Invasion of the Body Snatchers (original)/Review
From The Grindhouse Cinema Database
The 1950’s are considered the golden age of sci-fi movies. We all know that they didn’t have mind-blowing special effects or intense plots back then, but everyone loves them since they were highly influential on the movies that came later and because they tried to prove that sci-fi wasn’t merely kiddie stuff. For instance, take a look at both The War of the Worlds and The Day The Earth Stood Still. These films aren’t just exciting sci-fi thrillers, they also contain crucial messages in terms of religion and politics. And speaking of politics, the 50s was also the time when the infamous Red Scare was still going on. That’s why critics later cited many alien invasion movies as having a “US vs. Communists” message. Now, some are good and some are bad. Luckily, there’s one film in this category that stands out, even by today’s standards, and that is Invasion of the Body Snatchers (1956). At face value, it looks like just another generic sci-fi movie with the anti-Communist message. Well, after I watched it for a second time I found out that this is actually a rare case. It can be viewed as BOTH anti-Communist and anti-McCarthyism at the same time.
The tale is told in a flashback from the perspective of Dr. Miles Bennell (Kevin McCarthy). He tells us the horrifying story that happened in a small town called Santa Mira. When he returned to the town, he began to notice weird things that he couldn’t explain. He was told by many people that their relatives were acting strange. At first, he thought this was mass hysteria but a short while after, Miles, his ex-girlfriend Becky, and his friends (Jack and Teddy) found a replica of Jack’s body in his own house! To make things worse, Miles later found out that there was a duplicate body of Becky at her house as well. So Miles called the police and, unfortunately, the bodies dissapeared. Nobody believed Miles and Jack's bizarre story at all. The next night, however, things got a little more terrifying. Miles found clones of Becky, Jack, Teddy, and himself had emerged from pods in his greenhouse. After Miles destroyed the pods, he went directly to his co-worker's house….only to find out that almost everyone in the town, including the cops, were not the same anymore and began chasing him and Becky across town (since they both learned of the pods).
So what exactly are the pod people? Well, someone in the film explains it pretty well:
“Less than a month ago...Santa Mira was like any other town--people with nothing but problems. Then out of the sky came a solution. Seeds drifting through space for years...took root in a farmer's field. From the seeds came pods...which had the power to reproduce themselves...in the exact likeness of any form of life. So that's how it began...out of the sky. Your new bodies are growing in there. They're taking you over cell for cell...atom for atom. There's no pain. Suddenly, while you're asleep...they'll absorb your minds, your memories and you're reborn into an untroubled world. “
Although it was made for under $450,000 and it has only few special effects sequences (there’s no flying saucers or aliens walking around), the film still gives me goosebumps thanks to the brilliant soundtrack and clever storyline. The film doesn’t reveal the whole mass hysteria aspect at first. Then, it slowly reveals more and more shocking truths about what's occurring. From finding mysterious bodies to watching the pods give birth to replicants, the intensity increases as Santa Mira's citizens start chasing our heroes since they know the secret and are the only two people who haven't become pods yet. It’s a perfect combination of sci-fi and psychological thriller. However, I think the opening and ending shots are basically useless. According to the director Don Siegel, the studio forced the crew to do this which destroyed the creepy atmosphere, especially in the famous “You’re next! You’re next!” scene since that’s how the film should've ended: scare the audience right up to the last minute.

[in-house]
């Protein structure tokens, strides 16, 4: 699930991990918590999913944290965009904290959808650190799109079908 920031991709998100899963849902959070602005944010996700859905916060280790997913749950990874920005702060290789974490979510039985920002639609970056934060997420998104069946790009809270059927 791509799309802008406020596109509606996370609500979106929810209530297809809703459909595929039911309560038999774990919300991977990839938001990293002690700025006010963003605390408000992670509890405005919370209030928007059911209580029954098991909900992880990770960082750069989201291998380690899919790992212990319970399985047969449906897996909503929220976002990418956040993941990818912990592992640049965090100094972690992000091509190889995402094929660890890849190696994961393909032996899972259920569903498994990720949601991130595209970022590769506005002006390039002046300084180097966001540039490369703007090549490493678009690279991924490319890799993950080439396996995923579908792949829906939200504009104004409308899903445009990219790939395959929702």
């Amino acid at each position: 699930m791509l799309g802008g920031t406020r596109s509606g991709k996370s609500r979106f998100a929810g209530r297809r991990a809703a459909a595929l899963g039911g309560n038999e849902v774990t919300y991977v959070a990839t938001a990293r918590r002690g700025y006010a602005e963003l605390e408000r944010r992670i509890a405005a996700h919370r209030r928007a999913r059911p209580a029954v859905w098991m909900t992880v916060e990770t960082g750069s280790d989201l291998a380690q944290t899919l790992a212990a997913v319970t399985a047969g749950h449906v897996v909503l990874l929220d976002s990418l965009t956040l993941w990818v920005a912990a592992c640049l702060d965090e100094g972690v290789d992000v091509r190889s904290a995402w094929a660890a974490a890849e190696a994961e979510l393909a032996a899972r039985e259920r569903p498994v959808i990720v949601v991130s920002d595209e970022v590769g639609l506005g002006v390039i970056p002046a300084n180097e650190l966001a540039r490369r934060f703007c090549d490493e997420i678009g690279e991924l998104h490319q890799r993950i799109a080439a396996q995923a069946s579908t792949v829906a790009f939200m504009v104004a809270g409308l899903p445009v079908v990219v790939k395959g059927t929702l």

Now, let’s talk about political subtext here. In the beginning I said that this is both an anti-Communist and anti-McCarthyism film. How is this possible? Well, it depends on how you interpret it. For the anti-McCarthyism angle, the pod represents the ruthless attitude of Sen. Joseph McCarthy who had the strong anti-commie (known as the Red Scare) opinion at the time. This turns the citizens into a group of people who will destroy anyone who’s different from them. Not only do they have no love and emotions, they have the full force of police authority to help them track down “bad” guys. That’s kind of similar to what was going on in that era, in which McCarthy accused many people as being Communist sympathizers. This created a long list of people who were wrongly accused or had little to no relation to the Communist Party. Sure, some of them were connected to it, but many of them weren’t. On the other hand, this can be an anti-Communist flick as well. The pods can be symbolic of Communism. It turns everyone into an emotionless being without a sense of individualism. They never love anyone. They have no feeling towards anything (possibly implying a blind patriotic love for the country) and they want to capture everyone who remains free from becoming like them. It’s supposed to show the worst case scenario of what could happen if Communists infiltrated the country.
But no matter how you interpret it, this is one of the best Sci-Fi films from the 50s and one of my favorite films from the era as well. There's pure thrills with an interesting subtextual message that captures the chilling cold war atmosphere pretty well. Highly recommended.
Nuttawut Permpithak hails from Thailand. He spends his free time watching exploitation films (or any films from the past) writing articles, taking photos and reviewing films for GCDb.